Empanadas are little crescent-shaped pastries from Argentina. You can hardly walk down a street in Buenos Aires without passing an empanaderia. They make a great snack - or indeed dinner to share with friends. For this recipe I've recreated my favourite flavour - humita or corn empanadas.
Back in 2007, in what increasingly feels like another life (ie before we had kids) D and I spent a year travelling. For the first half of the year we lived in Buenos Aires studying Spanish and getting to know his extended family who live there. It was a brilliant six months, and I doubt we'll ever have an experience quite like it again.
Being a vegetarian in Argentina - the home of the steak - isn't always easy though! It's changed a lot in recent years and it's much easier, particularly in Buenos Aires, to get really good vegetarian food - if you know what to look for and where to look. When we first arrived however, I found it a bit of a struggle.
The many descendants of Italians living in the country have done a great job of making sure that pizza and pasta is widely available. In fact pretty much every restaurant had something I could eat on the menu. But there's only so much pizza and pasta that one can eat and it wasn't long before I was hunting out alternatives!
What are empanadas?
Empanadas were one of the alternatives that I found. They are small pastries, made in the shape of a crescent moon. They are available in lots of different flavours and every empanaderia has its specialism. Caprese - tomato, basil and mozzarella, and spinach and ricotta are widely available. But it was when I discovered humita that I really fell in love with the empanada. Humita isn't available at every empanada shop - I don't know why because it's so delicious. Creamy sweetcorn, mixed with a slightly spicy sauce - what's not to love?!
The recipe that follows is based on one from my husband's aunt in Argentina, Chochi, so it's pretty authentic. My online research has proved inconclusive as to whether the pastry used for empanadas is made with butter or beef drippings. I suspect that both can be used. I opted to make a standard shortcrust pastry, rather than an enriched dough (and in fact have made these with vegan pastry as well) - with fabulous results. The filling also tastes pretty awesome on its own!
And what did the Sneaky Veg kids think? Well true to form they all had a different opinion: one devoured them, one half heartedly ate some of the sweetcorn and one wouldn't even look at them - let alone try them! If your child likes sweetcorn you can't go far wrong with these. If sweetcorn isn't liked then try blending the filling, or using two cans of creamed corn instead of the whole kernels.
Are empanadas good for kids?
Empanadas are the perfect size for children. They make a great snack or lunch box filler and are delicious enough for a meal alongside salad, vegetables and/or dips. These corn empanadas can be given to children of all ages, even babies if you're following baby led weaning.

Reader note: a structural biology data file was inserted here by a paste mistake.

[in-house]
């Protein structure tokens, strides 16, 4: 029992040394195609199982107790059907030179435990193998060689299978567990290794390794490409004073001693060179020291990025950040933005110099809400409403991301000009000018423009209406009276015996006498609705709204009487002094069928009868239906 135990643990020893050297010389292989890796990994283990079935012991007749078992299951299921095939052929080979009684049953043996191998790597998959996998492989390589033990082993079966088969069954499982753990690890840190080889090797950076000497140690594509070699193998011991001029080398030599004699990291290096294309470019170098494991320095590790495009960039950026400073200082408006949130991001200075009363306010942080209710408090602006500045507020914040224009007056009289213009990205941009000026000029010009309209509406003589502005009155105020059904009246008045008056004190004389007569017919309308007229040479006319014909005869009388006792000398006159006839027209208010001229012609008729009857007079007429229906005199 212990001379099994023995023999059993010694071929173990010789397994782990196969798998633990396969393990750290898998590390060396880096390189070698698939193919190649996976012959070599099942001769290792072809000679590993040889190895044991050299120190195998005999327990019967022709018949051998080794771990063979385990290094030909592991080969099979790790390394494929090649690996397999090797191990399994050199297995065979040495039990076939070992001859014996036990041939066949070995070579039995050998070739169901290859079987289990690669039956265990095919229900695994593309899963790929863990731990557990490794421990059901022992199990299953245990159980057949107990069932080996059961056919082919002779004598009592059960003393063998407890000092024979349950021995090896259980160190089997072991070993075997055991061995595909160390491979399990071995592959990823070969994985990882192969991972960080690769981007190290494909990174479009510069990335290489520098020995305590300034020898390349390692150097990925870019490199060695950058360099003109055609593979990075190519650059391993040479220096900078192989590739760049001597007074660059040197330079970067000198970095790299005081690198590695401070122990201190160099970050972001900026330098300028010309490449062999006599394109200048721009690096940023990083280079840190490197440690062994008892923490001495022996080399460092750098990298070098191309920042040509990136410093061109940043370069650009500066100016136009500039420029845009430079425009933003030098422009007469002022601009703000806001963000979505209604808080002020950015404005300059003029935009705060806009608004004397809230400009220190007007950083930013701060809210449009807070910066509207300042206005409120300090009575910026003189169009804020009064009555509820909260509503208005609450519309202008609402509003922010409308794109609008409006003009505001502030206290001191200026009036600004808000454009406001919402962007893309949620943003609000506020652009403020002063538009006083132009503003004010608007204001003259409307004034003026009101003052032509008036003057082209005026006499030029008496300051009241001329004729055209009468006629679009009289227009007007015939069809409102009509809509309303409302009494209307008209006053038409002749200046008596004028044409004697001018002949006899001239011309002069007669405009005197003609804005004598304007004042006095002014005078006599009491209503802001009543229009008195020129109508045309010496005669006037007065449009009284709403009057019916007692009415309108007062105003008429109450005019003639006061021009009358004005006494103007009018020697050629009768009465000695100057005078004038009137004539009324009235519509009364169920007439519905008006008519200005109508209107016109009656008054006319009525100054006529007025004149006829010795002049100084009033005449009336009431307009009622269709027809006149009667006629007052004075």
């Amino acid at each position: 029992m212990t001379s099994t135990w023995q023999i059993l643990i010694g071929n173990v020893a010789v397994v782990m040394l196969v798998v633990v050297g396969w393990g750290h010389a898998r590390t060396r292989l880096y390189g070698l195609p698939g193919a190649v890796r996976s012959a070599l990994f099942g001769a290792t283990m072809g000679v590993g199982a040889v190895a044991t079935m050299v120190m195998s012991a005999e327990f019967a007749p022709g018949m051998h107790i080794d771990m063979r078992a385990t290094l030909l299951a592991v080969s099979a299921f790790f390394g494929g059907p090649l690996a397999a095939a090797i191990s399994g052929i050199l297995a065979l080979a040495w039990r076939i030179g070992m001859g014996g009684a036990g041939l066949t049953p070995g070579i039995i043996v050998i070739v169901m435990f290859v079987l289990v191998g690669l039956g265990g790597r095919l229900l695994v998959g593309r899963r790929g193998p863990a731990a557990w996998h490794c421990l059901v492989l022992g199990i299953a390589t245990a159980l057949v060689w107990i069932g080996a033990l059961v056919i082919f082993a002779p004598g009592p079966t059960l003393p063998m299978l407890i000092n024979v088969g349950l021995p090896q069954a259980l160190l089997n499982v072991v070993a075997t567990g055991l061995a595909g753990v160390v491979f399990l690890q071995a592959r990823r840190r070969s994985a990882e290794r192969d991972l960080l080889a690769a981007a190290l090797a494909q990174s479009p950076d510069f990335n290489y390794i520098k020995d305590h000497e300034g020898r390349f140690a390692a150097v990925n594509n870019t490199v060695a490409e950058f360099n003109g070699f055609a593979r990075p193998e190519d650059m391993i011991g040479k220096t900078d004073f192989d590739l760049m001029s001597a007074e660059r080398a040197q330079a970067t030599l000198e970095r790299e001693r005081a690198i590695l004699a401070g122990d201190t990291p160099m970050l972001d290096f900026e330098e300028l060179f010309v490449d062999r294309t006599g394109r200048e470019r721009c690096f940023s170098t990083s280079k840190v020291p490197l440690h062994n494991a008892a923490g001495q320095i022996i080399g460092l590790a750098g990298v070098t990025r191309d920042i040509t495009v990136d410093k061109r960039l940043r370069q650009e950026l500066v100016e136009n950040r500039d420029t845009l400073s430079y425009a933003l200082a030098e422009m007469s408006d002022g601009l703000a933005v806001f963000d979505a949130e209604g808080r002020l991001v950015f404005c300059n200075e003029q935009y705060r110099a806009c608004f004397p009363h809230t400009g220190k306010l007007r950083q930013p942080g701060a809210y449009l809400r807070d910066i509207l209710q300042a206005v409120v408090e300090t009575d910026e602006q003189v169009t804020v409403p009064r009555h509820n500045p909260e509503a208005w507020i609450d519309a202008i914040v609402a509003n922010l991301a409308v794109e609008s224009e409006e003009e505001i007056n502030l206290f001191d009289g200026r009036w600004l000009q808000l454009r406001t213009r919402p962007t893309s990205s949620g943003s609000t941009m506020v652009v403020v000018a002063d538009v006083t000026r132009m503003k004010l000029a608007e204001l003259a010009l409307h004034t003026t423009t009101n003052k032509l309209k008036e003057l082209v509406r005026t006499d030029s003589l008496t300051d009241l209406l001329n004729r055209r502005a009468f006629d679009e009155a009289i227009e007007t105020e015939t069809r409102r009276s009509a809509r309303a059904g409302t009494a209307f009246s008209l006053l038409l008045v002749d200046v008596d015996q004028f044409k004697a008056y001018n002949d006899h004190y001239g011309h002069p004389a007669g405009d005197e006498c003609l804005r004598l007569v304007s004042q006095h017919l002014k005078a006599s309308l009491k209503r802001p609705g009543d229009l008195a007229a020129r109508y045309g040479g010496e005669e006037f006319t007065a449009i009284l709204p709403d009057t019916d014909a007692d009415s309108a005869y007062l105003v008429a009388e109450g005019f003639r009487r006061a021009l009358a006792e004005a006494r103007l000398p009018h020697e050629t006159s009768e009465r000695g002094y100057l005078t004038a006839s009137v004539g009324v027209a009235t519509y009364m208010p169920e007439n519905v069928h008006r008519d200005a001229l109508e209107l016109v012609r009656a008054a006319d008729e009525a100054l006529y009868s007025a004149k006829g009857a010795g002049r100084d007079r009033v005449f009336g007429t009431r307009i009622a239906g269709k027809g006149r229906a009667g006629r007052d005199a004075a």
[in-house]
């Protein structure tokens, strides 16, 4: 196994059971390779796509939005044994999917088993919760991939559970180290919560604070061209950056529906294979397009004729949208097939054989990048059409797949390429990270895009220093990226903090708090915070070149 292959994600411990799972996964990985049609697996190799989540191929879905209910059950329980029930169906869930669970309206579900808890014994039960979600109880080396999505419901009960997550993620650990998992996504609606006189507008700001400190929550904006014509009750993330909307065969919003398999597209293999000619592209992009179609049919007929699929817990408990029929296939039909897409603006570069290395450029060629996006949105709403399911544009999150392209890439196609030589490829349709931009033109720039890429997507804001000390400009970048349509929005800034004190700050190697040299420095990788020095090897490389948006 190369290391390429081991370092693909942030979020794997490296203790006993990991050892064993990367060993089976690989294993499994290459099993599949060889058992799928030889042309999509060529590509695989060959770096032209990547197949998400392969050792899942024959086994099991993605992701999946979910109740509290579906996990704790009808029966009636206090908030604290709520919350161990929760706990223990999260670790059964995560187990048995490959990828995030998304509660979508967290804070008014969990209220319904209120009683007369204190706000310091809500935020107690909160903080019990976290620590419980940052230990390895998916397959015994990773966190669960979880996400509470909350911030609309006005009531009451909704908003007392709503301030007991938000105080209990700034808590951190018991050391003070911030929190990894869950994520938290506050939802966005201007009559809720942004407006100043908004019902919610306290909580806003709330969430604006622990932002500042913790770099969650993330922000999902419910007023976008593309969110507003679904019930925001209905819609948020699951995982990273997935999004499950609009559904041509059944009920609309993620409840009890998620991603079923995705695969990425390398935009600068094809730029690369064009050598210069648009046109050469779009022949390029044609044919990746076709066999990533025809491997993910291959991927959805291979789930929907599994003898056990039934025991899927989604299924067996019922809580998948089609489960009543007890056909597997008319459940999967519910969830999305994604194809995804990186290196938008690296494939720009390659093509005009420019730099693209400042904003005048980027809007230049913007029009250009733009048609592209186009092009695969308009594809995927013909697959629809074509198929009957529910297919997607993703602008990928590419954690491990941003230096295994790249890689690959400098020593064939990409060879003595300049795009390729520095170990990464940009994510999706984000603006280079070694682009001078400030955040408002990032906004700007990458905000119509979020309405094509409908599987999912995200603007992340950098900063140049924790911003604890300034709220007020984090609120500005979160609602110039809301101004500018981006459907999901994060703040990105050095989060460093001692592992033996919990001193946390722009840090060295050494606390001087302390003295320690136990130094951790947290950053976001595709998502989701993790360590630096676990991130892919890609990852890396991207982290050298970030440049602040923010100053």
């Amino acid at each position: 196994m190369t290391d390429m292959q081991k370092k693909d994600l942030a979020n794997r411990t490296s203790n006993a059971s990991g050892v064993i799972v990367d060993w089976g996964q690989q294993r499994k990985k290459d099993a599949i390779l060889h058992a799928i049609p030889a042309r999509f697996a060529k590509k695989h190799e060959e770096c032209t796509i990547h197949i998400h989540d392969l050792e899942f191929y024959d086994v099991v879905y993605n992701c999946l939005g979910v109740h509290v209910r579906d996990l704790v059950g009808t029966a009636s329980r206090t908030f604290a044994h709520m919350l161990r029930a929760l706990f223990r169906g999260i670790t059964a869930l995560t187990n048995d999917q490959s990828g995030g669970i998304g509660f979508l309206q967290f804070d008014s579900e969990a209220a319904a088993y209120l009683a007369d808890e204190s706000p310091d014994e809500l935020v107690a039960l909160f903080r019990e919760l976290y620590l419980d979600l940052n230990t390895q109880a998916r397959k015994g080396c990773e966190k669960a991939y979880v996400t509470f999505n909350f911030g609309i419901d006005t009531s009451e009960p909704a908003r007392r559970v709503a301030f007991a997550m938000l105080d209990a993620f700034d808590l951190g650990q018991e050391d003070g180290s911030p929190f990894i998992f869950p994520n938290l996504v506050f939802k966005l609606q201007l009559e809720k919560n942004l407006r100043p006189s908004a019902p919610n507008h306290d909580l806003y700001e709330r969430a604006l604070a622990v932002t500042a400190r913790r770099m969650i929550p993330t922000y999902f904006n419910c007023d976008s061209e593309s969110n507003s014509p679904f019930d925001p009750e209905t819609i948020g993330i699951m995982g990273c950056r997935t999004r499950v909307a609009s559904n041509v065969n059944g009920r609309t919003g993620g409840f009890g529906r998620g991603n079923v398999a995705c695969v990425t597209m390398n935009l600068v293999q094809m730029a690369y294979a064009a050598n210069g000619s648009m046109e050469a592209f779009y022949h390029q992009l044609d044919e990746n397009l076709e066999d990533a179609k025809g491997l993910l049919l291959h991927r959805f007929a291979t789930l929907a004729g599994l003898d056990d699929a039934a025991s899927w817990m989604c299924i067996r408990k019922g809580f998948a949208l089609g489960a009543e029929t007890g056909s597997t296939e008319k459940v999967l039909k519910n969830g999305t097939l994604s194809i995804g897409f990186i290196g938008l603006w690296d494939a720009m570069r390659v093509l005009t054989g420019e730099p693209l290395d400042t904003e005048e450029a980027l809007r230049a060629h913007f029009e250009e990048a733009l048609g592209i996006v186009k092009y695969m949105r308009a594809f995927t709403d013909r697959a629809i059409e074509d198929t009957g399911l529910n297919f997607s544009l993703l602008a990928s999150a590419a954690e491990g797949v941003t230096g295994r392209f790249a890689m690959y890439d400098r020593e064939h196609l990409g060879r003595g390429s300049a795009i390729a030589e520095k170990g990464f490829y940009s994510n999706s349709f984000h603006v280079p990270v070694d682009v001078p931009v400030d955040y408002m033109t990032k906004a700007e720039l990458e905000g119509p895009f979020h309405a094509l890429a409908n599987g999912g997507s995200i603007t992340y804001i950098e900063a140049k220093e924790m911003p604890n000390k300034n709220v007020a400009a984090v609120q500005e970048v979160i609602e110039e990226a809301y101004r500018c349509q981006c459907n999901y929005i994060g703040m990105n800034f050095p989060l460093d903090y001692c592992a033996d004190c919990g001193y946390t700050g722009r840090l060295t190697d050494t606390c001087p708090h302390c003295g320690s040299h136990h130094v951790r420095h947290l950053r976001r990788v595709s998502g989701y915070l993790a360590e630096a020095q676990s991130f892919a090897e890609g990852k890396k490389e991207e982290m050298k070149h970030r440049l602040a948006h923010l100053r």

More corn recipes for kids
Pin corn empanadas for later
Here's how to make corn empanadas
This recipe makes 24 empanadas. If you don't want to make so many you can halve the quantities. My corn empanadas are vegetarian but they can easily be vegan by replacing the beaten egg with plant milk. Be extra careful to press the edges together well if using plant milk.
- 700 g shortcrust pastry shop bought or homemade
- 1 x 400g tin of creamed corn or make your own by blitzing 400g corn in a food processor or blender
- 300 g sweetcorn fresh, frozen or tinned
- 1 onion finely chopped
- 2 tbsp butter substitute for oil if dairy free
- 1 small tomato chopped
- 2 tbsp plain flour
- Salt and pepper to taste
- 1 tsp paprika
- pinch of nutmeg
- 1 egg beaten or dairy free milk if vegan
- Make the pastry first if you're making your own so it can chill while you make the humita filling.
- Pre-heat the oven to 180°C (fan)/200°C/gas mark 6. Lightly grease a baking tray.
For the filling
- Gently fry the onion in the butter or oil until soft. Stir through the tomato.
- Cook for a few more minutes, then add the sweetcorn, flour, paprika, nutmeg and salt and pepper to taste. Cook, stirring, over a medium heat for 5-10 minutes until the sauce has thickened. Set aside.
To make the empanadas
- Roll out your pastry on a lightly floured surface. Cut out discs using a saucer, or a large pastry cutter. Place a tablespoon of the humita mixture into the centre of the disc. You will probably think you need more but you really don't - the empanada will leak in the oven if you overfill it!
- Brush a little beaten egg, plant milk or water along the edges and the press together with your fingers to close the empanadas. Traditionally empanadas have a pattern, perhaps made with a fork, on the sealed edge to differentiate between different flavours.
- Place each empanada on a baking tray. Brush with the beaten egg or milk on both sides then bake for 30 minutes, turning halfway through the cooking time.
- Serve hot. Traditionally these are eaten alone but I like to have them with chimichurri sauce and lots of green salad.